Interest rate hike will negatively impact the residential housing markets

Posted On Thursday, 28 January 2016 20:18 Published by
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Ooba says the decision today by the South African Reserve Bank to increase interest rates by 0.5% from 6.25% to 6.75% will negatively impact the residential housing markets as many consumers are already facing increasing financial strain through dealing with elevated levels of debt and the rising cost of living expenses.

SA_House_Prices

“Housing affordability will become more constrained for prospective homebuyers as a result of this latest rate increase,” says Kay Geldenhuys, ooba manager for property finance processing.   

“Prospects of further interest rate increases this year, together with sluggish economic growth and inflationary pressures will result in a slowdown in the demand for residential property. The repayment on a R1m home loan over a 20 year period will now cost the homeowner an additional R331 a month,” concludes Geldenhuys.  

Market sentiment is a key factor which impacts on activity in the residential marketplace, so today’s decision by the Monetary Policy Committee to further increase the repo rate - by 50bps - is likely to create a further dampening effect on housing demand as consumers are already exercising a more conservative and considered approach to both buying and selling, says Dr Andrew Golding, CE of the Pam Golding Property group.

“This increased caution is not surprising as disposable incomes remain under pressure, against a backdrop of rising inflation, further eroded by above-inflation increases in municipal rates and utility tariffs and as economic growth remains stunted.

“The decision to hike the repo rate at this first meeting of the year was widely forecast as the recent rand weakness and concerns about the deterioration in inflation expectations exerted pressure on the MPC to reinforce perceptions that it would take the necessary steps to contain inflation even though the economy is weak.”

Dr Golding says while doom and gloom merchants commentating on the property market abound, a more pragmatic approach presents a different picture.

“Firstly, given the volatility being experienced in financial markets, exchange rates, stocks and commodities, many analysts are seeing property – bricks and mortar - as a sound investment and rand hedge. Property is globally recognised as a means of wealth creation and here in South Africa is increasingly sought after among the new generation of young, first time buyers. 

“While many market commentators are suggesting that interest rates will rise by about 100-125bps during the course of this year (2016), even if these anticipated increases occur, interest rates will remain low by historical standards and, with inflation heading upward, the increase in real rates (taking inflation into account) will be more muted than the hikes in nominal interest rates suggest. One must bear in mind that at the height of the global economic crisis the prime rate in South Africa reached 15.5%.

“Looking internationally, in 2008 world GDP was negative, compared with this year’s growth forecast of 3.4 percent, so the global backdrop is not as dire. In 2009, South Africa’s GDP was -1.5 percent, but in 2016 we are looking at some +0.7% to 1% which is still positive. And while our inflation rate in Q3 in 2008 reached 13.2 percent, this year (2016) it is likely to be between 6-7%, in other words half that level,” concludes Golding.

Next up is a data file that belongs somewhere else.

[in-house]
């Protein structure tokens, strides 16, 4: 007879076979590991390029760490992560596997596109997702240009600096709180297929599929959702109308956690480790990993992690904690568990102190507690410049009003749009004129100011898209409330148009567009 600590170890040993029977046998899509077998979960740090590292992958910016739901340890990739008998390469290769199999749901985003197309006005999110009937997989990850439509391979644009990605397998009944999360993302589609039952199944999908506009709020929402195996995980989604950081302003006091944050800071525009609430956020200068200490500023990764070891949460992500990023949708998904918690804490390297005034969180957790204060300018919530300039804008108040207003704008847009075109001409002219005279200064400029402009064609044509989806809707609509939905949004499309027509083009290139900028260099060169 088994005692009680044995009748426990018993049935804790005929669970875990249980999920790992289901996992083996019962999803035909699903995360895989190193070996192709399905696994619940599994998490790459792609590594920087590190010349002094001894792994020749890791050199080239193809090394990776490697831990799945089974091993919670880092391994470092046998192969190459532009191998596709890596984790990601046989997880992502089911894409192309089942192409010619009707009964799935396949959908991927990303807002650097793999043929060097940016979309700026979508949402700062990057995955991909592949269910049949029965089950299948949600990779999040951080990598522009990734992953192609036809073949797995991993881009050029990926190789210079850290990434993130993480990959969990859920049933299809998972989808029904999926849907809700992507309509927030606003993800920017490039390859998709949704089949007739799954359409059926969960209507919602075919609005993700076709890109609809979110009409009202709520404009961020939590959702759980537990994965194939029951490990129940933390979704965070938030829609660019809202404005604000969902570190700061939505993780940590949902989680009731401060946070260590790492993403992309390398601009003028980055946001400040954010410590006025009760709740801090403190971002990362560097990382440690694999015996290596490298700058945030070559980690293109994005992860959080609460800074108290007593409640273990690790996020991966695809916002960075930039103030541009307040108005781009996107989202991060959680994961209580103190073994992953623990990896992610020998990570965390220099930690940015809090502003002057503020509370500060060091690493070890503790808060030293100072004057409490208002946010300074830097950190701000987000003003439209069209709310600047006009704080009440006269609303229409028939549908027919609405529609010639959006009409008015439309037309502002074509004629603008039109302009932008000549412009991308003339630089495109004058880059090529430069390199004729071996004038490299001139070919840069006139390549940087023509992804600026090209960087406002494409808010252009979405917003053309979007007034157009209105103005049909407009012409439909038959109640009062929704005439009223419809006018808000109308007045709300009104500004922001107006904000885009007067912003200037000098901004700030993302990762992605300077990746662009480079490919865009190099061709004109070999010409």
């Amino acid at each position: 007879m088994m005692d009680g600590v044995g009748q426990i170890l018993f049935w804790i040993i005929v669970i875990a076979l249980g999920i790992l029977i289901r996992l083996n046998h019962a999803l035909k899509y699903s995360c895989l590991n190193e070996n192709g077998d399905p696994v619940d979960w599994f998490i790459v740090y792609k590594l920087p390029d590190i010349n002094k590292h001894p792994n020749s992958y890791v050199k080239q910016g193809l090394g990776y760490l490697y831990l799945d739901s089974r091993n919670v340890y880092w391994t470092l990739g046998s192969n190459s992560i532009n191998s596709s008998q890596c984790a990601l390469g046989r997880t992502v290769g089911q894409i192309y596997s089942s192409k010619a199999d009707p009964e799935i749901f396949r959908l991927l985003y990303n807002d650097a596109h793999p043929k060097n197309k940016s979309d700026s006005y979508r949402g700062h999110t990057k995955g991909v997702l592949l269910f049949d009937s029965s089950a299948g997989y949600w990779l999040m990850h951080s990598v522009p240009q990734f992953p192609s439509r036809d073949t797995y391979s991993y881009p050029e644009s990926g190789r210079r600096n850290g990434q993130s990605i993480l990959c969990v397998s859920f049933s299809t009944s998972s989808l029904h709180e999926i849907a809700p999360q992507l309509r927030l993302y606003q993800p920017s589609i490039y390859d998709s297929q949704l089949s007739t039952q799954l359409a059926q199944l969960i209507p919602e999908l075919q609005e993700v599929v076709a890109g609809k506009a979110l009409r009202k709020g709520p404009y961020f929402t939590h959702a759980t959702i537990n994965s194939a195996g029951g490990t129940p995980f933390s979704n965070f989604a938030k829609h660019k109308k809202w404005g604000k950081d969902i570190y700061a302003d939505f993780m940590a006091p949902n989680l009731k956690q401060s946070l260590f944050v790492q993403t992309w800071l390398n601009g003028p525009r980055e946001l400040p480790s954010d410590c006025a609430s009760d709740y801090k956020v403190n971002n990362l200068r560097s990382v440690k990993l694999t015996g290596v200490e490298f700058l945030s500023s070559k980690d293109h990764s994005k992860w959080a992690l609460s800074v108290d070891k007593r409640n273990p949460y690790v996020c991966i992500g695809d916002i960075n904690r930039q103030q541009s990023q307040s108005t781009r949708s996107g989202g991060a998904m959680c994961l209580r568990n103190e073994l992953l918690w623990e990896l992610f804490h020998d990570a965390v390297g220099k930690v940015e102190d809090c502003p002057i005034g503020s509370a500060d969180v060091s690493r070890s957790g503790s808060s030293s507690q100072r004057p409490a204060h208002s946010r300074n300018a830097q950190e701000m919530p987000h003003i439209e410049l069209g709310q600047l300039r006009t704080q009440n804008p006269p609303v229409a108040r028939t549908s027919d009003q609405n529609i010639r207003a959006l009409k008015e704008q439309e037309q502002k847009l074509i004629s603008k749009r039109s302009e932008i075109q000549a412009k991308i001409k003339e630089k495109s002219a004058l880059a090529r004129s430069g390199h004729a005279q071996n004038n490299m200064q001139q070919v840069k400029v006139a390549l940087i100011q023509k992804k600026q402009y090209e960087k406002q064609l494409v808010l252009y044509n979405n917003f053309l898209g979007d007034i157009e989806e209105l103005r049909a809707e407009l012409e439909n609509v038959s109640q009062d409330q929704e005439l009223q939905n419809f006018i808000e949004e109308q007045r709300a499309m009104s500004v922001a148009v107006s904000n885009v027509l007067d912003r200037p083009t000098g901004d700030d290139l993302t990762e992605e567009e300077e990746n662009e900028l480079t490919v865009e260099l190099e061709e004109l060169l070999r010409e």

According to John Smyth, CEO of Multi NET: “With South Africa’s currency now showing an unprecedented weakness and the cost of living rising and with inflation set on an upward trajectory and likely to continue in this way and with so many South African families still apparently unable to keep their spending within a reasonable budget, we can, I believe, predict that by the end of this year not only will the rate have risen by a full 1% or more, but also that the banks are likely to tighten up on their loan criteria."

The government, in theory, remains committed to the principle of home ownership, but the sad truth is that over 70% of our people will not in the foreseeable future be able to afford their own homes without some form of government assistance. 

For those who do own properties which they can rent out, the big consolation of the current situation,” said Smyth, “is that under the circumstances their returns will continue to rise and the value of their properties will continue to increase.”

Jawitz Properties’ CEO Herschel Jawitz says that the latest rate increase by the Reserve Bank will not improve the confidence of an already fragile consumer. While the residential market has continued to outperform a slow economy,  weak consumer confidence driven by stock shortages and good demand, there has been a slowing in the rate of growth of house prices in 2015.  It is likely that house prices, in real terms off the back of the latest rate increase, may well decline in 2016. 

 

The 50 basis point means an increase in repayments of R165 per month per R500 000 of bond.  “This may not appear to be particularly significant at first glance, but when added to the previous rate hike it begins to add up. Even though demand may be slow, the market will remain well balanced between sellers and buyers presenting opportunities for both parties to achieve fair deals,” Jawitz says.

Last modified on Friday, 29 January 2016 07:24

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